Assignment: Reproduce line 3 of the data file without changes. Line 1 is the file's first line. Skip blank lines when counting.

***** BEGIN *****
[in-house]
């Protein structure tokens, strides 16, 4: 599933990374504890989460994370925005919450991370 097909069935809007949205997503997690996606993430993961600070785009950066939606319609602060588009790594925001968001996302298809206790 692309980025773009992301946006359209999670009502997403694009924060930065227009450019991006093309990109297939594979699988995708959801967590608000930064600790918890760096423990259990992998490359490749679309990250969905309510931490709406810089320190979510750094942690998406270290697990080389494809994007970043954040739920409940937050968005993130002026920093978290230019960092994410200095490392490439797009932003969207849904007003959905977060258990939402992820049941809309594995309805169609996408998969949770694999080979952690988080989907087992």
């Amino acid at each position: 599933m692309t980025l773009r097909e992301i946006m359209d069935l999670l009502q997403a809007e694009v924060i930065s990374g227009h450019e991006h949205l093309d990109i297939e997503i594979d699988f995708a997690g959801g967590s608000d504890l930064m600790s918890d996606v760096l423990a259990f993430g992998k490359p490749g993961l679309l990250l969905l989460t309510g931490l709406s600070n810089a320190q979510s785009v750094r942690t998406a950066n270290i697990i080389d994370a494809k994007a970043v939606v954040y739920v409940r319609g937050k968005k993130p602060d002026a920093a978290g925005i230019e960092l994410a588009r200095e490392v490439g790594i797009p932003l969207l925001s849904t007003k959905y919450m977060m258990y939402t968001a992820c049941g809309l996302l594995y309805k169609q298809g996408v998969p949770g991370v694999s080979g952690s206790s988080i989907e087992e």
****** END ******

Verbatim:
């Amino acid at each position: 599933m692309t980025l773009r097909e992301i946006m359209d069935l999670l009502q997403a809007e694009v924060i930065s990374g227009h450019e991006h949205l093309d990109i297939e997503i594979d699988f995708a997690g959801g967590s608000d504890l930064m600790s918890d996606v760096l423990a259990f993430g992998k490359p490749g993961l679309l990250l969905l989460t309510g931490l709406s600070n810089a320190q979510s785009v750094r942690t998406a950066n270290i697990i080389d994370a494809k994007a970043v939606v954040y739920v409940r319609g937050k968005k993130p602060d002026a920093a978290g925005i230019e960092l994410a588009r200095e490392v490439g790594i797009p932003l969207l925001s849904t007003k959905y919450m977060m258990y939402t968001a992820c049941g809309l996302l594995y309805k169609q298809g996408v998969p949770g991370v694999s080979g952690s206790s988080i989907e087992e």